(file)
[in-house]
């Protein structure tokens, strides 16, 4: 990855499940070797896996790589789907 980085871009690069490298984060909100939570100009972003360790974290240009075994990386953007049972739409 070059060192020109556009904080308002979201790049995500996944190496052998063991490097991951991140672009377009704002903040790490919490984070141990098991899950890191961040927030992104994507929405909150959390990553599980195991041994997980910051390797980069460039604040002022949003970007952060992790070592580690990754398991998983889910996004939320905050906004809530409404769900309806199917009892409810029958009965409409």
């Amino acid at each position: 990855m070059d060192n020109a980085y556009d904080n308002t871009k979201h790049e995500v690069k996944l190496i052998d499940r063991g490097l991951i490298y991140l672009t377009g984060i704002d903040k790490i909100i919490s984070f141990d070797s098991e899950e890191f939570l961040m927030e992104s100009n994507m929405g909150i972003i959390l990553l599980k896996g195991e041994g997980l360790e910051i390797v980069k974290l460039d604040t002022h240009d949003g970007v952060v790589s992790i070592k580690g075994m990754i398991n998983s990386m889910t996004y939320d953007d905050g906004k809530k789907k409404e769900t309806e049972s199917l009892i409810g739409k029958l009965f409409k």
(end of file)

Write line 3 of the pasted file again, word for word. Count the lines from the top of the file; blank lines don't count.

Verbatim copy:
């Amino acid at each position: 990855m070059d060192n020109a980085y556009d904080n308002t871009k979201h790049e995500v690069k996944l190496i052998d499940r063991g490097l991951i490298y991140l672009t377009g984060i704002d903040k790490i909100i919490s984070f141990d070797s098991e899950e890191f939570l961040m927030e992104s100009n994507m929405g909150i972003i959390l990553l599980k896996g195991e041994g997980l360790e910051i390797v980069k974290l460039d604040t002022h240009d949003g970007v952060v790589s992790i070592k580690g075994m990754i398991n998983s990386m889910t996004y939320d953007d905050g906004k809530k789907k409404e769900t309806e049972s199917l009892i409810g739409k029958l009965f409409k």